PM2.5 has been tied to increased risk of asthma in young children in Denmark, according to a 2020 study published in the British Medical Journal.12 All children born between 1997 and 2014 were followed for asthma onset and persistent wheezing from age 1 to 15. The study found that children exposed to higher levels of PM2.5 were more likely to develop asthma and persistent wheezing than children who weren’t exposed.   

Is there a difference between PM2.5 and PM10?

PM10 and PM2.5 are both forms of pollutants that are different sizes. PM2.5 particles are considered to be fine and PM10 is larger and more coarse. PM10 particles are between 2.5 and 10 micrograms. 

Our bodies can more easily defend against PM10 by sneezing or coughing. Those defenses don’t work with smaller particles.13

PM10 can embed within the lungs where they are associated with adverse health impacts, such as lung tissue damage and asthma. However, PM10 it isn’t as likely to enter the blood stream as PM2.5 due to its size.14 

What are the environmental effects of PM2.5?

PM2.5 causes environmental harm in several ways, such as:15

  • damage of materials and buildings
  • acid deposition
  • increased ozone levels

PM2.5 can travel long distances through strong winds, up to hundreds of thousands of miles from their source.16 PM2.5 can be carried to coastal waters and river basins, where they change the nutrient balance. When particle pollution settles on crops and forests, it can damage the vegetation.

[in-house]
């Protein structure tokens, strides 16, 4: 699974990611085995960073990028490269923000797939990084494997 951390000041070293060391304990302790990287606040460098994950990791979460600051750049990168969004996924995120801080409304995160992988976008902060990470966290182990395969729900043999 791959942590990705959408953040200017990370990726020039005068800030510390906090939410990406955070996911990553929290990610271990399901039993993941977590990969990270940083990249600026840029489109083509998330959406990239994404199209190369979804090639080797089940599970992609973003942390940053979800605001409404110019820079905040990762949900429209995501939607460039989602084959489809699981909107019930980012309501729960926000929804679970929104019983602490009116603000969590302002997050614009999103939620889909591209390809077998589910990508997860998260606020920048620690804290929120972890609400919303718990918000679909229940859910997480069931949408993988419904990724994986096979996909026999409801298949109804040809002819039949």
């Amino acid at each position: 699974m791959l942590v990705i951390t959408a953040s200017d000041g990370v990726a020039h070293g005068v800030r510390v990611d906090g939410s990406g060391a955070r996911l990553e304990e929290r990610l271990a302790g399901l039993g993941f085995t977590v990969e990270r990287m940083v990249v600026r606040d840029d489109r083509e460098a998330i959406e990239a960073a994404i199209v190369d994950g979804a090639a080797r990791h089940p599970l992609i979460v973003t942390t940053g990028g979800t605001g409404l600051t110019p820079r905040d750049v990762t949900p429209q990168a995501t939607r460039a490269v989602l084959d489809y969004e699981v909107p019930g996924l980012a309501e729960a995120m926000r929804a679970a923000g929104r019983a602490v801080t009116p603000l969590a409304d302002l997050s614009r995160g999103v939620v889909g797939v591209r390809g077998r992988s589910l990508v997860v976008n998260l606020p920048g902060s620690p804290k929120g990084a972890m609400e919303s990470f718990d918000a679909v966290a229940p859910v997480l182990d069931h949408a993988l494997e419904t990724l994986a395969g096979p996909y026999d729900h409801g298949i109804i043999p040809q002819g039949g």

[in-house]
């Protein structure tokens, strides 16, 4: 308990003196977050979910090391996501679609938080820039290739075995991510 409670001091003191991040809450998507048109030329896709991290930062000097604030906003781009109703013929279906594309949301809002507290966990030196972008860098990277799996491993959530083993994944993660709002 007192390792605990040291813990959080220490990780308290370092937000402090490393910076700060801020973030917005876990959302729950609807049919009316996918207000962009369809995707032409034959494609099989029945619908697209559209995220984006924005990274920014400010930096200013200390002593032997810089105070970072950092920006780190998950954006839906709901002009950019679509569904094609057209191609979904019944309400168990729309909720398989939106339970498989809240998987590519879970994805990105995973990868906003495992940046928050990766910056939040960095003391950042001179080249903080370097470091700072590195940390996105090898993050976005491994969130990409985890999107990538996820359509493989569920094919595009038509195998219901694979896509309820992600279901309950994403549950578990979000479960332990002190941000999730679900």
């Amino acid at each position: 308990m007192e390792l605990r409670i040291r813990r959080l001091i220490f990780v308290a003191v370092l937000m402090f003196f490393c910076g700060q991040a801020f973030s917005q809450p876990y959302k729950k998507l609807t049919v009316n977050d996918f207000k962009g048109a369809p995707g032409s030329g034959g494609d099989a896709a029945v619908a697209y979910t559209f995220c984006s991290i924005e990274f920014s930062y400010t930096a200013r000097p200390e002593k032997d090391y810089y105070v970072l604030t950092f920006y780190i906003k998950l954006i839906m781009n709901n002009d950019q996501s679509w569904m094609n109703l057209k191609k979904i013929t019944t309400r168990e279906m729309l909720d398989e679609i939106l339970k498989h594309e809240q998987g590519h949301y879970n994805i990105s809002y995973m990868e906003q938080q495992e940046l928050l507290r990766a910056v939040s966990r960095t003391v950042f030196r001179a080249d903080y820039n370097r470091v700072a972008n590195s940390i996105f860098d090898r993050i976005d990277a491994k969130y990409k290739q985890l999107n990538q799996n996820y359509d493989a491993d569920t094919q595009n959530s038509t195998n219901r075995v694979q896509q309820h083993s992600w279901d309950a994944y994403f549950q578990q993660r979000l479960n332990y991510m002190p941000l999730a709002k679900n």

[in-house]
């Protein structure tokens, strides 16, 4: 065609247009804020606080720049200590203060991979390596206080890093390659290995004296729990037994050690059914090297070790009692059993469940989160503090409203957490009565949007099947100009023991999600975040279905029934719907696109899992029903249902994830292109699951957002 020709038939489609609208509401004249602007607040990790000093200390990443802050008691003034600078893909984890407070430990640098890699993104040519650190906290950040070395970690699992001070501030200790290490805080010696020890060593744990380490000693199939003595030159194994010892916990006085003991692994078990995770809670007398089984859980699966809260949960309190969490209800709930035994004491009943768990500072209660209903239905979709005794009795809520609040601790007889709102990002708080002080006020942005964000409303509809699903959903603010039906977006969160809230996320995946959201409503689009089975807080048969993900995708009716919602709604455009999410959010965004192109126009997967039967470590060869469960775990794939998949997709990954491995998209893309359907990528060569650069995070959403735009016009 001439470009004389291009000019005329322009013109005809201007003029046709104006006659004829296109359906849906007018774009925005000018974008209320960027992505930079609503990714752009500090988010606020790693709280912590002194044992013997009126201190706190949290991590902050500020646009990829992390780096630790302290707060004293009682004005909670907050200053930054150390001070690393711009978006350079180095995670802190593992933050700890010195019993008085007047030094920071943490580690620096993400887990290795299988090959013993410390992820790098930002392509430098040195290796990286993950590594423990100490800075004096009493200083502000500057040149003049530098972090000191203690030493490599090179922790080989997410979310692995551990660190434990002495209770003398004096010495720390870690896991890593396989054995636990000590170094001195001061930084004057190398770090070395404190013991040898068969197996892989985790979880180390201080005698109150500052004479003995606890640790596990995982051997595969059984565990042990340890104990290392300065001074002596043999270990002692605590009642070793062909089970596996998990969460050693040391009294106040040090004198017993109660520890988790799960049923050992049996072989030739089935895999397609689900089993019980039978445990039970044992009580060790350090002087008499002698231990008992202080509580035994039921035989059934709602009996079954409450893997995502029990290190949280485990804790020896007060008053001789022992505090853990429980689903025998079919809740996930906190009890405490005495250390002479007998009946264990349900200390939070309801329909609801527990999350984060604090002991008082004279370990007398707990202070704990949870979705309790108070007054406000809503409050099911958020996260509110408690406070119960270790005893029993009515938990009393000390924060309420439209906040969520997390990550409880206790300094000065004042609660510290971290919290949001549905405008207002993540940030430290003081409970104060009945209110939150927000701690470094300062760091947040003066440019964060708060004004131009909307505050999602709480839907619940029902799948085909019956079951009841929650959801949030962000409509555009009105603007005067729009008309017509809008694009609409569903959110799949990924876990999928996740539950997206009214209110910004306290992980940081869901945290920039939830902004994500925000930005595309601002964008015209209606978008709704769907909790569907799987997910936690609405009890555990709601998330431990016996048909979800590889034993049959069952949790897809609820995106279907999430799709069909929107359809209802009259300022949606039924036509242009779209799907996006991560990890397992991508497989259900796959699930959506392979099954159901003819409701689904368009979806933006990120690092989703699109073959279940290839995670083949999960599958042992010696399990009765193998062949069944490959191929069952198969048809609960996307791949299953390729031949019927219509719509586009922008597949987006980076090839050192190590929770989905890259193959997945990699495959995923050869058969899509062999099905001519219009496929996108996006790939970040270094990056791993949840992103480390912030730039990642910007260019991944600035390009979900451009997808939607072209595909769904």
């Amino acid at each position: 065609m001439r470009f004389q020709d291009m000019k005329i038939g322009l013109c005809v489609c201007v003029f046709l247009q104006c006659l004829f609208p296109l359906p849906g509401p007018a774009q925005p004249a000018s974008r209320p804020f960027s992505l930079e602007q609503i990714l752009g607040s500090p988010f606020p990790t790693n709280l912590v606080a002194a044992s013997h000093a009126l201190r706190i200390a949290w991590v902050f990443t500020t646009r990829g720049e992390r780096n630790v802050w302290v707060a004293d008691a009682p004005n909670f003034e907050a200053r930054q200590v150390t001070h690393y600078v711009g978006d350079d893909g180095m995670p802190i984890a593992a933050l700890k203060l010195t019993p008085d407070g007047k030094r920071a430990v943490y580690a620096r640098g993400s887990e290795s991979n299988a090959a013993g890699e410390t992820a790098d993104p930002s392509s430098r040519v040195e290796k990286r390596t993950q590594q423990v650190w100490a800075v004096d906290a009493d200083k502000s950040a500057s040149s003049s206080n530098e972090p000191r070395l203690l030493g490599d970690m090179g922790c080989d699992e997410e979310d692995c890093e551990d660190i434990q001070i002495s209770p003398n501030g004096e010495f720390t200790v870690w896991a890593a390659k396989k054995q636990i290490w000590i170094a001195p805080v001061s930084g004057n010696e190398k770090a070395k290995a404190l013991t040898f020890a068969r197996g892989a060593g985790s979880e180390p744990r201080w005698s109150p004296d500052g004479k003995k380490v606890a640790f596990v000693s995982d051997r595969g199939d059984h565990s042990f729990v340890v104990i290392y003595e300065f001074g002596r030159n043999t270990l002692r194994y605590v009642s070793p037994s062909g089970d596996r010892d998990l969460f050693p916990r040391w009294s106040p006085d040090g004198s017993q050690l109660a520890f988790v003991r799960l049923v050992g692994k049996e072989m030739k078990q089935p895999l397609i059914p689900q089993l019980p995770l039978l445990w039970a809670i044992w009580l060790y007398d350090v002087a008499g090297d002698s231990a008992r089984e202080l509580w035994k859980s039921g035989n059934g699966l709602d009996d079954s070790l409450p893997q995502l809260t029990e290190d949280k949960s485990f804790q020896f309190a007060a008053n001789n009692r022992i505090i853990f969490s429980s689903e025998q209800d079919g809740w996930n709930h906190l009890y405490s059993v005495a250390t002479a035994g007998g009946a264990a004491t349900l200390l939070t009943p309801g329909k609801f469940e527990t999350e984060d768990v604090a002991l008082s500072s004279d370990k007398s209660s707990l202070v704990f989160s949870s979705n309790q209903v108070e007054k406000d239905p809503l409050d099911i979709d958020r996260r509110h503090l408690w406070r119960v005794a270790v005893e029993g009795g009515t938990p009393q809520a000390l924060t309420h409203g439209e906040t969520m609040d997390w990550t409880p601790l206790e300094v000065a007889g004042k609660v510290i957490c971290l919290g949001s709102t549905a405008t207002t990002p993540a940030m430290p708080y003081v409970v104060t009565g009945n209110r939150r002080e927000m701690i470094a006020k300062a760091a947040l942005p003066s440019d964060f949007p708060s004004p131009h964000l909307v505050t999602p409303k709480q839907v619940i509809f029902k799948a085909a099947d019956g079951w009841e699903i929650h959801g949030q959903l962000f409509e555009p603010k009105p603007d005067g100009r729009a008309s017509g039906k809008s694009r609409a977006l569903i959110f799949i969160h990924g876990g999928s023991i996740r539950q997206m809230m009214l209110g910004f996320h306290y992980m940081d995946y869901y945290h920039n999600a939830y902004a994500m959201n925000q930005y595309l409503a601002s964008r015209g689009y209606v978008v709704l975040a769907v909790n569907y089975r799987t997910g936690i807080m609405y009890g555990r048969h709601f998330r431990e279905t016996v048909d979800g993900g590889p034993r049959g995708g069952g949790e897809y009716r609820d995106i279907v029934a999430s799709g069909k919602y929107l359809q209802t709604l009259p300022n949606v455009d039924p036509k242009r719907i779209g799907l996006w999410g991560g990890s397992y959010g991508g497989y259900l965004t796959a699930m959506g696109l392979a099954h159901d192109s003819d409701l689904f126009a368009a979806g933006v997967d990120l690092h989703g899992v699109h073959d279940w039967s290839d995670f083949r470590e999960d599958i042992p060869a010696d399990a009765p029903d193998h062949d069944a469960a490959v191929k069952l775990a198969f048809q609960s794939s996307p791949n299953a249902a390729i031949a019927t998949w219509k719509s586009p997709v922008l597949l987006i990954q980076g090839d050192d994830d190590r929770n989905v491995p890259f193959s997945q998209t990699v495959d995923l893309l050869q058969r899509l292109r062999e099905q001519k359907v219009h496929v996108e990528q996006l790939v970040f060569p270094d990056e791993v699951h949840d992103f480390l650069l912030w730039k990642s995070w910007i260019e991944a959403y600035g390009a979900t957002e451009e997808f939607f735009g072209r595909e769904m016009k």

What can be done about PM2.5 pollution?

People with concerns about PM2.5 in their environment can advocate for clean air legislation and for low-emission zones. 

Reducing PM2.5 and PM10 air pollution is a priority for most countries. India joined the United Nation’s Climate and Clean Air Coalition in 2019 with the goal of reducing national particulate pollution by 20 to 30 percent by 2024. In 2019, India launched the National Clean Air Programme in order to meet those goals.17

People can help limit particulate matter emissions in their own lives. Actions that can be taken include:18

Can PM2.5 affect indoor air quality?

Outdoor sources of PM2.5 can impact indoor environments by entering through leaks in windows and doors as well as spaces within generally “leaky” buildings.19 

An airtight home can’t protect against indoor sources of PM2.5, such as:20

  • cooking with wood
  • candles
  • incense burners
  • fireplaces
  • stoves
  • smoking

Even household cleaners and air fresheners can create gaseous pollutants through chemical reactions, resulting in PM2.5.

What other air pollutants threaten your air quality?

There are many forms of pollutants apart from PM10 and PM2.5. Common pollutants across the globe include:

There are six criteria air pollutants regulated in the United States:21 

  • carbon monoxide
  • lead
  • nitrogen oxides
  • ground-level ozone
  • particulate matter (including PM10 and PM2.5)
  • sulfur dioxides 

The criteria were set by the Clean Air Act, and the U.S. Environmental Protection Agency determines standards for the criteria. The listed pollutants were selected in part because they’re commonly found across the U.S.

There are two types of criteria:

  • primary: standards are focused on human health and safety
  • secondary: standards focused on indirect harm to the environment and human well-being

Though regulations have helped keep air pollution in check and improve quality of life, there are still significant pollutants harming humanity’s health and financial well-being. Look at our Cost of Air Pollution counter to see how clean air can improve quality of life and limit the economic burden of pollution.